that trip looks like it was a blast! Having the dogs along must have been fun as well
I’ve done a fair bit of unsupported unicycle touring, though never off-road. I found that for distance a geared 36 is the weapon of choice for me, since it cruises so well on pavement. I find that while it is a bit sail-like, I’m willing to take that tradeoff for the ability to do consistent 100km+ days.
That is pretty independent of your issues with the seat though. There are a couple of coping mechanisms for saddle soreness that I tend to use, and in order of effectiveness they are: moving weight off my back and onto the uni, using a handle (like the kh t-bar), wearing bike shorts, and reducing my load overall.
I have always in the past tied my sleeping bag, sometimes my tent or tarp, some of my food and water - basically all the heavy items - to the rear underside of my seat. This is really uncomfortable if you don’t have a good handle, because it pulls the seat back into your crotch, which sucks for obvious reasons
Once you add a handle though, you can lean into it (or put counterbalance weight off the end, I know benoit in quebec keeps his food attached to his handle) and this allows for a couple of different riding positions so you can move around when you feel sore, as well as put some of the weight into your arms.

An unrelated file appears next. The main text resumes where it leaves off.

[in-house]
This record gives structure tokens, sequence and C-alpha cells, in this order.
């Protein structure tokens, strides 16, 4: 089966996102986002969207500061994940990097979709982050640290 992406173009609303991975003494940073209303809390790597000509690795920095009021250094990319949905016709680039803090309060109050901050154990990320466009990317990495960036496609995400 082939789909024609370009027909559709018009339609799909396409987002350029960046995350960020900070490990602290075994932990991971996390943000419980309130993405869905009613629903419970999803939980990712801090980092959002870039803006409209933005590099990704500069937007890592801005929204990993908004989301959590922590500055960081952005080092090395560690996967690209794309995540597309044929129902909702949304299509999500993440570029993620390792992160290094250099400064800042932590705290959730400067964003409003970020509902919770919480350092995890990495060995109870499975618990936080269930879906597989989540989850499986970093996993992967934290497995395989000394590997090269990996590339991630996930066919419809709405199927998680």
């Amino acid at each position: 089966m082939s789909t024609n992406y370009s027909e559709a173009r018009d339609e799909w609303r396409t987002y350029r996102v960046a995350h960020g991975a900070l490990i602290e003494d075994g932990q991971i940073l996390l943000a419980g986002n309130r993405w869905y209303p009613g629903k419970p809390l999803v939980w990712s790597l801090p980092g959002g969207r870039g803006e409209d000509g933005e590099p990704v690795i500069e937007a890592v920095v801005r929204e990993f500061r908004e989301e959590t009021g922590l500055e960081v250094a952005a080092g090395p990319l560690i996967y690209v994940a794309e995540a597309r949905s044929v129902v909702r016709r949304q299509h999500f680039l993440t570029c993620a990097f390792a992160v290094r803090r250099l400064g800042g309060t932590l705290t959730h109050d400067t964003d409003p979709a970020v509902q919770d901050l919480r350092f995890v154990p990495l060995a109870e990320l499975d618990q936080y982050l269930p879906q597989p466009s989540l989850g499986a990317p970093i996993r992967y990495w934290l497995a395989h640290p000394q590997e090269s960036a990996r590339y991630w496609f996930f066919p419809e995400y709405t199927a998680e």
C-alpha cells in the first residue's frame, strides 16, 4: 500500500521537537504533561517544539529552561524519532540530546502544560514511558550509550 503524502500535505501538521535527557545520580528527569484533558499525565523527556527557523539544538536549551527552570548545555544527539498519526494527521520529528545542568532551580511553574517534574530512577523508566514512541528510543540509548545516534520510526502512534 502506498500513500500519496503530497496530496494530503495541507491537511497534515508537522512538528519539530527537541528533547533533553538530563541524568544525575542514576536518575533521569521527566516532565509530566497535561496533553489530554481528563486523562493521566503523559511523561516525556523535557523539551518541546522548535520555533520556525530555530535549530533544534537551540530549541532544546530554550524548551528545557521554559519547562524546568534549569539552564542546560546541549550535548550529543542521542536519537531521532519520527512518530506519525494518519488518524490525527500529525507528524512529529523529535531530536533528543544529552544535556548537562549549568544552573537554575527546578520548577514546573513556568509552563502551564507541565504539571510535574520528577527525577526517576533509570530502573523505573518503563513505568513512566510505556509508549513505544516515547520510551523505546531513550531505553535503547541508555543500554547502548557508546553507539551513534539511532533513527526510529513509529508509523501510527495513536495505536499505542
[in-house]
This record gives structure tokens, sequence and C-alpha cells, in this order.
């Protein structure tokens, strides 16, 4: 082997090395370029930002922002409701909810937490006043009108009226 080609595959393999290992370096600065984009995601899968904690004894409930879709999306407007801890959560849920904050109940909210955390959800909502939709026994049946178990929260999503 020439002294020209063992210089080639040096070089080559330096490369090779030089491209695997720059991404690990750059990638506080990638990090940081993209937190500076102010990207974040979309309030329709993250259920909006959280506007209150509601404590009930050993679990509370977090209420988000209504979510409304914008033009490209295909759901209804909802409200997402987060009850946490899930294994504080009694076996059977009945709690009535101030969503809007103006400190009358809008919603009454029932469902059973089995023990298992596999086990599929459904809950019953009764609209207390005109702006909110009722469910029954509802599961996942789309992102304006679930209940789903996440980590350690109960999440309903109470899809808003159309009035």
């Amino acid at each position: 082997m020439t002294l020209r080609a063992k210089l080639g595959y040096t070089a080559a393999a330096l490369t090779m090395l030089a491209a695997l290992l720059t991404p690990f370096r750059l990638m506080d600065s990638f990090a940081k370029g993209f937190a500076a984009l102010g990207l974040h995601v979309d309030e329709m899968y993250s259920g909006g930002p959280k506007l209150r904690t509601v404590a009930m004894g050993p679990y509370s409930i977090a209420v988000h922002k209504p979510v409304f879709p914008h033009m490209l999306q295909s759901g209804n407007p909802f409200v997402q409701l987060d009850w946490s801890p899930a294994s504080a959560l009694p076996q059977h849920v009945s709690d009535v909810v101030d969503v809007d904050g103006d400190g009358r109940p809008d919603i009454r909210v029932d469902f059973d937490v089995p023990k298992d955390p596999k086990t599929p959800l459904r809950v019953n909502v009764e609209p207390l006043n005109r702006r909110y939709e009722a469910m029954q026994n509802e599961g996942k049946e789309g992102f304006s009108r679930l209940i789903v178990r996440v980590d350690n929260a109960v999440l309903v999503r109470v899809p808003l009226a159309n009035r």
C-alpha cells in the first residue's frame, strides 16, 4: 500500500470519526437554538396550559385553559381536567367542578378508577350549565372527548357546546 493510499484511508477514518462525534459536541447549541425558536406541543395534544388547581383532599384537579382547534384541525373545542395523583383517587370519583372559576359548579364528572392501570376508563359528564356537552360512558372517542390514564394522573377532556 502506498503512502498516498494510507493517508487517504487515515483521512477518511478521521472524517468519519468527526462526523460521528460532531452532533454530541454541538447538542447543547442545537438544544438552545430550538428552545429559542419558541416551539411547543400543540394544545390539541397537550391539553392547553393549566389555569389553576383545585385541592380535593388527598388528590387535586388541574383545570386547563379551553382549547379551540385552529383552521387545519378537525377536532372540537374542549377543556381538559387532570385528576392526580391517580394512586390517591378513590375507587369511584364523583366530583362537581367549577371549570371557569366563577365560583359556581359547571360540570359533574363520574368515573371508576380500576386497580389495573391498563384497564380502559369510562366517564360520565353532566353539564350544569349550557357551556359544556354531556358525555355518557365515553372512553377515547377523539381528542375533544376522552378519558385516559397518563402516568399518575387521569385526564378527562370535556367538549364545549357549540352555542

Finally, I’ve been slowly changing my camp kit to the best ultralight versions I can find that still work for me. You can get sleeping bags and tents in the 900 gram (2 lbs?) range, eat lighter, make your unicycle lighter, etc. This one isn’t as high on the list because it’s expensive! But it can really help you out to get the right gear.
One more note on seats - I tend to use stock KH seats but I’m about the same size and weight as Kris, so I bet we find the same things comfortable. Seat preference is very different based on the person and what works for one may not work for another. Keep trying until your butt is comfy! And of course, putting 30 lbs extra on your seat is going to make even the coziest seat feel like a pile of thumbtacks after a couple of hours, especially without a handle to distribute the weight.
I hope that’s helpful! All the best in your future trips, it really is a great way to see the world.